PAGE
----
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【#247】Japan’s Ambiguous Attitude Caused Comfort Women Problem

Koichi Mera / 2014.05.22 (Thu)

May 19, 2014

     Chinese joined South Koreans to take advantage of the so-called comfort women problem that has been used as a weapon to defame Japan in such countries as the United States, Canada and Australia. It may be right to view Chinese as leading South Korean groups in anti-Japan campaigns. I am one of the plaintiffs who launched a suit in February seeking to remove a comfort woman statue in Glendale, California. Based on my experience with the suit, I am greatly dissatisfied with the Japanese government's behavior involving the comfort women problem.

Chinese organization engaged in law suit
     On February 20, the Global Alliance for Historical Truth that I represent filed the suit with U.S. District Court in Los Angeles asking Glendale to remove the comfort woman statue, complaining that the municipality impinged on the federal government's diplomatic authorities in violation of the U.S. Constitution by permitting the statue to be installed.
     In April, however, Mayer Brown, a major U.S. law firm providing us with lawyers, unexpectedly withdrew from the suit. The reason for the withdrawal was that the law firm feared it could lose customers including major Silicon Valley companies if it continued to support the suit after the U.S. business magazine Forbes criticized the suit. We were forced to replace our law firm.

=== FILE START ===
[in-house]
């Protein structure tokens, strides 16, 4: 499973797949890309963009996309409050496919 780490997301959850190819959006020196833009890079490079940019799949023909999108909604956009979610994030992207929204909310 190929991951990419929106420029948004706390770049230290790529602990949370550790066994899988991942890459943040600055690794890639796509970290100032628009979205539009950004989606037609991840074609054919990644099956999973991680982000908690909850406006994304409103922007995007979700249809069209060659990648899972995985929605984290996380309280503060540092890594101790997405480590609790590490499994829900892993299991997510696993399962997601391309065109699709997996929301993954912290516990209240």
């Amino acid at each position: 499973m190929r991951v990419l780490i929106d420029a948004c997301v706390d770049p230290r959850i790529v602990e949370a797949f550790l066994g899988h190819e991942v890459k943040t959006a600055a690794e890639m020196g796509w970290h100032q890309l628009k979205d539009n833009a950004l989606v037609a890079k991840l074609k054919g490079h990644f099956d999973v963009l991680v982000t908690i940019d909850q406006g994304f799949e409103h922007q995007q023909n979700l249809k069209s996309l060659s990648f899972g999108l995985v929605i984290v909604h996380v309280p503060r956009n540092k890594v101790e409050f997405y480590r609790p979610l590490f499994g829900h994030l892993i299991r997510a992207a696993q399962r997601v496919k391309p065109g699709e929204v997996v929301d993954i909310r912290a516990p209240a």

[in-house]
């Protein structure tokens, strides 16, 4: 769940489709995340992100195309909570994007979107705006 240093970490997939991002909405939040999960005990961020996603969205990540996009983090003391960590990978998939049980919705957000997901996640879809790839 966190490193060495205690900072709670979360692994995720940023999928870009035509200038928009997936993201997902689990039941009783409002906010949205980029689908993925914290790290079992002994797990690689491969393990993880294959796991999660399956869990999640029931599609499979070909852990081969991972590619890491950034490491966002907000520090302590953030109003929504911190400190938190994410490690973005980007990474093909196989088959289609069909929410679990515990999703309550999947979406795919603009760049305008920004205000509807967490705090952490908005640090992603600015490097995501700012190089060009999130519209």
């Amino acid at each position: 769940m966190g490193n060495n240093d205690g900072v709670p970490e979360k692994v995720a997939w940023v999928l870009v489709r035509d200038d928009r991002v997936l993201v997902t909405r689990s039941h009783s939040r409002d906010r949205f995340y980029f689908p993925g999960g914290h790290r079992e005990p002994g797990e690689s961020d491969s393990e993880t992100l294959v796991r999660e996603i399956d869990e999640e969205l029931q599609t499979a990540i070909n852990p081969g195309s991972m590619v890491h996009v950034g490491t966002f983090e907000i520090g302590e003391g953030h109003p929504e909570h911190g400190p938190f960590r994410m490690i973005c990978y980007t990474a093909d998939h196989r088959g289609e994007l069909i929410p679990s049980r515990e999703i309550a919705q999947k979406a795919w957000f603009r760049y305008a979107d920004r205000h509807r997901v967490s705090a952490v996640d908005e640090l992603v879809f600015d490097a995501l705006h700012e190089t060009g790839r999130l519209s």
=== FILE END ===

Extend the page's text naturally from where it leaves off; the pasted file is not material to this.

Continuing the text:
An organization of Chinese-Americans intervened in the suit. The California-based Global Alliance for Preserving the History of WW II in Asia submitted to the court a written opinion that the Japanese government has admitted its responsibility for the comfort women problem. This organization is suspected of having pressured Mayer Brown into withdrawing from the suit.

Japanese government’s “apology-first” policy
     Japan has plunged into an exclusively defensive position in dealing with the comfort women problem due to the government's ambiguous attitude and peace-at-any-price principle. Seiji Yoshida, who engaged in labor procurement in Yamaguchi Prefecture during World War II, authored a book in 1983, leading to a belief in Japan and South Korea that comfort women were coercively recruited in a slave-hunting manner. Then, a then Japanese prime minister offered an apology to South Korea, without investigating details.
     The Japanese government later investigated relevant materials more carefully but failed to find any evidence that Japanese administrative/military personnel coercively recruited comfort women. Nevertheless, then Chief Cabinet Secretary Yohei Kono in 1993 issued a statement that could be interpreted as indicating the government's admission of organized coercive recruitment. The government since then has had many opportunities to correct the statement, while then prime or foreign ministers have hesitated to take any such opportunity. As a result, the problem has expanded and deepened.
     The Japanese government's peace-at-any-price principle has allowed South Korea to spread its concept of comfort women in the entire English-speaking world, imposing serious impacts on our suit.
     The comfort women problem is attributable primarily to the Kono statement. Prime Minister Shinzo Abe and his administration should thoroughly verify facts and publish correct information without being swayed by foreign ulterior motives. Unless the government does so, Japanese will remain disgraced for centuries and our descendants will blame the disgrace on their antecedents.

Koichi Mera is President of the Global Alliance for Historical Truth and former Professor at Marshall School of Business of the University of Southern California.